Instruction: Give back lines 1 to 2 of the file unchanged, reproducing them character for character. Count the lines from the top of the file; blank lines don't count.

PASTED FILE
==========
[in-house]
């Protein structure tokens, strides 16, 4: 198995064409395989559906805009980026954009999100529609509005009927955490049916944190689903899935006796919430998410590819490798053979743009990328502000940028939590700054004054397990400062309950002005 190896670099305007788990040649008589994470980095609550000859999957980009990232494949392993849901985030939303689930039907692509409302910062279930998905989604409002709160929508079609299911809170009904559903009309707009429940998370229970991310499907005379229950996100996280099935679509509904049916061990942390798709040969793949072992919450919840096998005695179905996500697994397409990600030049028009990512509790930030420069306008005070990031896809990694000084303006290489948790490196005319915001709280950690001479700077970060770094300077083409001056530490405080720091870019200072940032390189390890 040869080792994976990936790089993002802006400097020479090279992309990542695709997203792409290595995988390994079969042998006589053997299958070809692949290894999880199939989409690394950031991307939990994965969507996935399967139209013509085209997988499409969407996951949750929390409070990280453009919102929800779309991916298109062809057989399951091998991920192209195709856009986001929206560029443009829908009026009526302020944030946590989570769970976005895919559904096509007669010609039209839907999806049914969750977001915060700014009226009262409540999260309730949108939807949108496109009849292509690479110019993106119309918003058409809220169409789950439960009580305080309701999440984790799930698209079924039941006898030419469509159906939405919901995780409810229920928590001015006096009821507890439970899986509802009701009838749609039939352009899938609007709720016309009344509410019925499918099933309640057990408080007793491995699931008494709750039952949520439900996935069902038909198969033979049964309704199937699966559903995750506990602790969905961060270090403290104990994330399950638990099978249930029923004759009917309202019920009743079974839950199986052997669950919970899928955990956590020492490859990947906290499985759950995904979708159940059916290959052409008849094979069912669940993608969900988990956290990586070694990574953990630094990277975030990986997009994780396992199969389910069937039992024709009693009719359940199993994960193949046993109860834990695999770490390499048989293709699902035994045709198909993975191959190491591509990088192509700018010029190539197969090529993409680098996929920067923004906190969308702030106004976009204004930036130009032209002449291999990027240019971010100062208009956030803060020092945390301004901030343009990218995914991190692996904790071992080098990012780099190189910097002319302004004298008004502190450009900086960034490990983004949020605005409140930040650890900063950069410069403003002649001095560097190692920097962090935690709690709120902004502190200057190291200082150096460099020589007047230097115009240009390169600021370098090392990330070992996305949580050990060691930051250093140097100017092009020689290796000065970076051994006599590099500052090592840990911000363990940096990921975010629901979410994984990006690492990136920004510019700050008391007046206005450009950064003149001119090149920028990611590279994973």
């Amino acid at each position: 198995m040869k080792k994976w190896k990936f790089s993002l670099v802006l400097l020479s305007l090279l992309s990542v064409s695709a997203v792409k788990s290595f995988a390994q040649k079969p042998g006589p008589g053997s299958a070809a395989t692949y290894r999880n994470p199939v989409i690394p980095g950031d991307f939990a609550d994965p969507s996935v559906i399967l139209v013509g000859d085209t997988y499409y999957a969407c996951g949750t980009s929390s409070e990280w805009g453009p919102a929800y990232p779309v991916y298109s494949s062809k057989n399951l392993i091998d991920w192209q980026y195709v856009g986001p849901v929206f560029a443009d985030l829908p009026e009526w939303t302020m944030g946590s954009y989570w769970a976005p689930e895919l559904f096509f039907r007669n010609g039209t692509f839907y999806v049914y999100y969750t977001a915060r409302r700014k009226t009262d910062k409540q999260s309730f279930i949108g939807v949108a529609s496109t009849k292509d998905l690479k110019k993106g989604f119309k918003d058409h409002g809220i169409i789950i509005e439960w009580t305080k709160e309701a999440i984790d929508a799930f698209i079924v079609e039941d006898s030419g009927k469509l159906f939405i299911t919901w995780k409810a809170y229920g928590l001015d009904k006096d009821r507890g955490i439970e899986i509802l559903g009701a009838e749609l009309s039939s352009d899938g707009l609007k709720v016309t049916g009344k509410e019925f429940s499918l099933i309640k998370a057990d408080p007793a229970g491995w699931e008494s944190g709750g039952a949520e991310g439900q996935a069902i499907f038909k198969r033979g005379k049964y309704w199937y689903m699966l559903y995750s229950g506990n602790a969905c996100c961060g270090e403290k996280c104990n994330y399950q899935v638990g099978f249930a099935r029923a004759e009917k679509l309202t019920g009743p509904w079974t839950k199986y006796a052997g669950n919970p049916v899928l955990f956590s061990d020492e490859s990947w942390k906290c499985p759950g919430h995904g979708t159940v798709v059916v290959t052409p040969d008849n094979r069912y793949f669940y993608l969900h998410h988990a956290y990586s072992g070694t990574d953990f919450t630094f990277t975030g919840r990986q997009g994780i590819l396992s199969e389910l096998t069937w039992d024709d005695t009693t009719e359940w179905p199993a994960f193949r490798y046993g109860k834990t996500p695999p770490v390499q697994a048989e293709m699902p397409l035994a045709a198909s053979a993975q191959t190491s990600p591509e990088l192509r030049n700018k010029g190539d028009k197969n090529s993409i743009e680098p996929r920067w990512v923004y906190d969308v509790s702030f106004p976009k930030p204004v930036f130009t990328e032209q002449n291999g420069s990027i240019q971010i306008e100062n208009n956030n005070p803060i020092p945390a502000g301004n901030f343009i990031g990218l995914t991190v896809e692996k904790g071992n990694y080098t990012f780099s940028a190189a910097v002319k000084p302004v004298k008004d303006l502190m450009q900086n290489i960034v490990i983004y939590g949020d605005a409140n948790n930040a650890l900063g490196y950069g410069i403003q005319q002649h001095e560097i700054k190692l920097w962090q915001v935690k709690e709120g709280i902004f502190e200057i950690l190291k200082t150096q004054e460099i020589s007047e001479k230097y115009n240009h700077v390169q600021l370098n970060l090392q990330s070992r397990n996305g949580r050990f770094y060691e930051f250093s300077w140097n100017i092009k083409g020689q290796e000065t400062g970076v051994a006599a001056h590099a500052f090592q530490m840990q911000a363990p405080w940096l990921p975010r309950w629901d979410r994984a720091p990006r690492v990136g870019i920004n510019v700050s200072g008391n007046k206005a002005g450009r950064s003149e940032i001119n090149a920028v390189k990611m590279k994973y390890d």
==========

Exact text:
[in-house]
């Protein structure tokens, strides 16, 4: 198995064409395989559906805009980026954009999100529609509005009927955490049916944190689903899935006796919430998410590819490798053979743009990328502000940028939590700054004054397990400062309950002005 190896670099305007788990040649008589994470980095609550000859999957980009990232494949392993849901985030939303689930039907692509409302910062279930998905989604409002709160929508079609299911809170009904559903009309707009429940998370229970991310499907005379229950996100996280099935679509509904049916061990942390798709040969793949072992919450919840096998005695179905996500697994397409990600030049028009990512509790930030420069306008005070990031896809990694000084303006290489948790490196005319915001709280950690001479700077970060770094300077083409001056530490405080720091870019200072940032390189390890 040869080792994976990936790089993002802006400097020479090279992309990542695709997203792409290595995988390994079969042998006589053997299958070809692949290894999880199939989409690394950031991307939990994965969507996935399967139209013509085209997988499409969407996951949750929390409070990280453009919102929800779309991916298109062809057989399951091998991920192209195709856009986001929206560029443009829908009026009526302020944030946590989570769970976005895919559904096509007669010609039209839907999806049914969750977001915060700014009226009262409540999260309730949108939807949108496109009849292509690479110019993106119309918003058409809220169409789950439960009580305080309701999440984790799930698209079924039941006898030419469509159906939405919901995780409810229920928590001015006096009821507890439970899986509802009701009838749609039939352009899938609007709720016309009344509410019925499918099933309640057990408080007793491995699931008494709750039952949520439900996935069902038909198969033979049964309704199937699966559903995750506990602790969905961060270090403290104990994330399950638990099978249930029923004759009917309202019920009743079974839950199986052997669950919970899928955990956590020492490859990947906290499985759950995904979708159940059916290959052409008849094979069912669940993608969900988990956290990586070694990574953990630094990277975030990986997009994780396992199969389910069937039992024709009693009719359940199993994960193949046993109860834990695999770490390499048989293709699902035994045709198909993975191959190491591509990088192509700018010029190539197969090529993409680098996929920067923004906190969308702030106004976009204004930036130009032209002449291999990027240019971010100062208009956030803060020092945390301004901030343009990218995914991190692996904790071992080098990012780099190189910097002319302004004298008004502190450009900086960034490990983004949020605005409140930040650890900063950069410069403003002649001095560097190692920097962090935690709690709120902004502190200057190291200082150096460099020589007047230097115009240009390169600021370098090392990330070992996305949580050990060691930051250093140097100017092009020689290796000065970076051994006599590099500052090592840990911000363990940096990921975010629901979410994984990006690492990136920004510019700050008391007046206005450009950064003149001119090149920028990611590279994973």